WASHINGTON (AP) -- The belief is growing in this country that a real energy shortage exists, says an Associated Press poll.
At the same time, poll numbers suggest the perception of a shortage has not increased support for oil drilling in an Arctic refuge.
The poll's finding that half of Americans accept an energy shortage as fact represents a significant increase from last summer.
The poll, conducted for the AP by ICR of Media, Pa., found 50 percent said they believe the energy shortage is real, and 41 percent doubted it. Only a third felt the shortage was real last summer, while more than half were skeptical.
"If there's not a shortage now, there's going to be," said retiree Richard Buchanan of Massachusetts. "We're using up our resources."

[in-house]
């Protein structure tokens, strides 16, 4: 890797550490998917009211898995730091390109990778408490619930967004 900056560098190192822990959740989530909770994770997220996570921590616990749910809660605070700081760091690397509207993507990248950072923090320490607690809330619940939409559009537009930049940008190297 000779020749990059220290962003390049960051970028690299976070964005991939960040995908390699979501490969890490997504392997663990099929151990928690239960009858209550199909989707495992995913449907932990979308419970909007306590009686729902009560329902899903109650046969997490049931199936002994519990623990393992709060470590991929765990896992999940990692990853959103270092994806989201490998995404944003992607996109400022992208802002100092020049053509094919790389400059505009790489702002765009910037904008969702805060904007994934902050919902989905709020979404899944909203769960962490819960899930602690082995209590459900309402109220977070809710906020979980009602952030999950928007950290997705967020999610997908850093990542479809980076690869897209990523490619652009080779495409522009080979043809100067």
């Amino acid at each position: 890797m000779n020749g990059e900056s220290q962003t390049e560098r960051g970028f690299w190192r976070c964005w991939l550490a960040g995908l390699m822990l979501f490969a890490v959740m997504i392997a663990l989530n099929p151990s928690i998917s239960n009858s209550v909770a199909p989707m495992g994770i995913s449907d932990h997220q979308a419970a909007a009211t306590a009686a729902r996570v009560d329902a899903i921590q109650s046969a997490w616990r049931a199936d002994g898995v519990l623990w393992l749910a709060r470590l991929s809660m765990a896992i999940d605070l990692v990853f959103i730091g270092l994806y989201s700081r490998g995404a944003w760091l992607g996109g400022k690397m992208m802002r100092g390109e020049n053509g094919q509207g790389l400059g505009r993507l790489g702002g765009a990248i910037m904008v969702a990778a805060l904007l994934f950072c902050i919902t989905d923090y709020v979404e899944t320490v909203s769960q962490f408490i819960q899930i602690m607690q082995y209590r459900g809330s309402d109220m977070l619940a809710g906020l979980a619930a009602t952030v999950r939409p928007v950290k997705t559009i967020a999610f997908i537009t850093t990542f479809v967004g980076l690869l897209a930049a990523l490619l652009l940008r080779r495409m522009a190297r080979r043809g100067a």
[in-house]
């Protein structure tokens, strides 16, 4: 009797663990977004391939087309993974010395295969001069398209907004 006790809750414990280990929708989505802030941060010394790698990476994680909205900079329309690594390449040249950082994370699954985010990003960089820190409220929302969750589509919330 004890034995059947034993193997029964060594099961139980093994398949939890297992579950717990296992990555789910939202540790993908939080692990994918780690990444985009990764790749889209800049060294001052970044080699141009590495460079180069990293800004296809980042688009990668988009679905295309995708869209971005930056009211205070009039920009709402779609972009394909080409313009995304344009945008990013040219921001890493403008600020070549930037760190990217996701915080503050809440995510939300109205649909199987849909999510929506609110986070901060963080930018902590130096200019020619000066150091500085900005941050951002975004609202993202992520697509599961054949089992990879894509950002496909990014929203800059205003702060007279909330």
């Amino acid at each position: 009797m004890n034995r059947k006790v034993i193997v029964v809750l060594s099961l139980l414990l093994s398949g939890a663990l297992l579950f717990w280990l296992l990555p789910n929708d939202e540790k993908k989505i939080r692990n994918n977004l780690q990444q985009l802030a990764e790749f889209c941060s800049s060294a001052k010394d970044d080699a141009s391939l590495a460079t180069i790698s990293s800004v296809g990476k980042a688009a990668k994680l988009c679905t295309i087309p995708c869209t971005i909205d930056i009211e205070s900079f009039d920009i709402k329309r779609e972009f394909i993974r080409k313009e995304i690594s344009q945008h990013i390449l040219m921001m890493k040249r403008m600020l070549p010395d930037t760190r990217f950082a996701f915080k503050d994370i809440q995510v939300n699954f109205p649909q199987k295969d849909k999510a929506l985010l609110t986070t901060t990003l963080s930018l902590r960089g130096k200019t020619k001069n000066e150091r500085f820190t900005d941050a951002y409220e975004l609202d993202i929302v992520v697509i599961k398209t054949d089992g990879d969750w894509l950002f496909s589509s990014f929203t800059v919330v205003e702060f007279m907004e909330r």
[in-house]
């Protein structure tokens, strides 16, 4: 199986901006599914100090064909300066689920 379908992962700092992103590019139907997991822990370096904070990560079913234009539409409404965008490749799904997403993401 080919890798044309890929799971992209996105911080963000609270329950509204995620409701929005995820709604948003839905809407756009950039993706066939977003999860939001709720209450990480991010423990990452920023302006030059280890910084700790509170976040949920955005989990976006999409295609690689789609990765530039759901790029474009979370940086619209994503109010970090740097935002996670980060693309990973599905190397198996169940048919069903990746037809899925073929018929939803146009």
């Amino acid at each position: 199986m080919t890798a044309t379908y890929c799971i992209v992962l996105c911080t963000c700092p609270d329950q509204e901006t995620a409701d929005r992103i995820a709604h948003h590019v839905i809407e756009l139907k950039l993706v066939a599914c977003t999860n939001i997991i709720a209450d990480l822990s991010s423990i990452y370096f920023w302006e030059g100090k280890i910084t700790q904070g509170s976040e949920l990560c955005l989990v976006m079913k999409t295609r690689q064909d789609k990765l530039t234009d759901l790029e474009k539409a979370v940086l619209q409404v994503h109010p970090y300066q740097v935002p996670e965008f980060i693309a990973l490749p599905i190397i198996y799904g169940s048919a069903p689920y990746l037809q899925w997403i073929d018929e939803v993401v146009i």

The shift in public sentiment hasn't affected the level of support for drilling in the Arctic National Wildlife Refuge. Just over a third favor that Bush administration plan, while more than half oppose it. That's about the same sentiment people had a year ago.
"I'm against it because there are probably enough other sources of energy than oil," said Marguerite Purcell, a medical technologist from Stuartsville, N.J. "I don't think they're pursuing (alternative sources) because of the oil industry and the car manufacturers."
The Senate is set to debate sweeping energy legislation next week. The House already passed an energy bill that would include drilling in the refuge, but that proposal has run into problems in the Senate.
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